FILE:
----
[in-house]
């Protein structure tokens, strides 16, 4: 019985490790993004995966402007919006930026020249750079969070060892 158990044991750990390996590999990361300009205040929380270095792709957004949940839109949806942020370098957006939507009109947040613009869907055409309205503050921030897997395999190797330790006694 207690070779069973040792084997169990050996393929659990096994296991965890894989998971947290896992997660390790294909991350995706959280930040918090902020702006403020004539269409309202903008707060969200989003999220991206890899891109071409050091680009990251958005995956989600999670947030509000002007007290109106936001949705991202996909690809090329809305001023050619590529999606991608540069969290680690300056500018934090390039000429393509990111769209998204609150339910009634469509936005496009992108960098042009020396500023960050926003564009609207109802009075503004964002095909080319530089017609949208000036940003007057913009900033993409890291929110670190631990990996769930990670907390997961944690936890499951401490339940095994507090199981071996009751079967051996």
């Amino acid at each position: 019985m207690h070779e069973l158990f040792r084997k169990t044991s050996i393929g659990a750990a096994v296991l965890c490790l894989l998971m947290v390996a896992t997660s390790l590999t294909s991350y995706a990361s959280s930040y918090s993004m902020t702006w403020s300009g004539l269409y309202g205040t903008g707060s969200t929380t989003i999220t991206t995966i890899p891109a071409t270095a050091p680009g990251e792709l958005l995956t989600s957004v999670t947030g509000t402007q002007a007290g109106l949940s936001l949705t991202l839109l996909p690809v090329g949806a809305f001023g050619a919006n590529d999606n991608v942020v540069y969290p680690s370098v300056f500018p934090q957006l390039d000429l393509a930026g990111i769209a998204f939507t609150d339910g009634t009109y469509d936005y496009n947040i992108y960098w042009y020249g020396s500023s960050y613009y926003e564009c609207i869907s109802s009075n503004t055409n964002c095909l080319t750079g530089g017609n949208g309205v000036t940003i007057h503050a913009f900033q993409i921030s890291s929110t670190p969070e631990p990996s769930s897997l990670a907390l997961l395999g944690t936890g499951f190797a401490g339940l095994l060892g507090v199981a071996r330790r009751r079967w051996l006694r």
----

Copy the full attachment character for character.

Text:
[in-house]
């Protein structure tokens, strides 16, 4: 019985490790993004995966402007919006930026020249750079969070060892 158990044991750990390996590999990361300009205040929380270095792709957004949940839109949806942020370098957006939507009109947040613009869907055409309205503050921030897997395999190797330790006694 207690070779069973040792084997169990050996393929659990096994296991965890894989998971947290896992997660390790294909991350995706959280930040918090902020702006403020004539269409309202903008707060969200989003999220991206890899891109071409050091680009990251958005995956989600999670947030509000002007007290109106936001949705991202996909690809090329809305001023050619590529999606991608540069969290680690300056500018934090390039000429393509990111769209998204609150339910009634469509936005496009992108960098042009020396500023960050926003564009609207109802009075503004964002095909080319530089017609949208000036940003007057913009900033993409890291929110670190631990990996769930990670907390997961944690936890499951401490339940095994507090199981071996009751079967051996």
């Amino acid at each position: 019985m207690h070779e069973l158990f040792r084997k169990t044991s050996i393929g659990a750990a096994v296991l965890c490790l894989l998971m947290v390996a896992t997660s390790l590999t294909s991350y995706a990361s959280s930040y918090s993004m902020t702006w403020s300009g004539l269409y309202g205040t903008g707060s969200t929380t989003i999220t991206t995966i890899p891109a071409t270095a050091p680009g990251e792709l958005l995956t989600s957004v999670t947030g509000t402007q002007a007290g109106l949940s936001l949705t991202l839109l996909p690809v090329g949806a809305f001023g050619a919006n590529d999606n991608v942020v540069y969290p680690s370098v300056f500018p934090q957006l390039d000429l393509a930026g990111i769209a998204f939507t609150d339910g009634t009109y469509d936005y496009n947040i992108y960098w042009y020249g020396s500023s960050y613009y926003e564009c609207i869907s109802s009075n503004t055409n964002c095909l080319t750079g530089g017609n949208g309205v000036t940003i007057h503050a913009f900033q993409i921030s890291s929110t670190p969070e631990p990996s769930s897997l990670a907390l997961l395999g944690t936890g499951f190797a401490g339940l095994l060892g507090v199981a071996r330790r009751r079967w051996l006694r």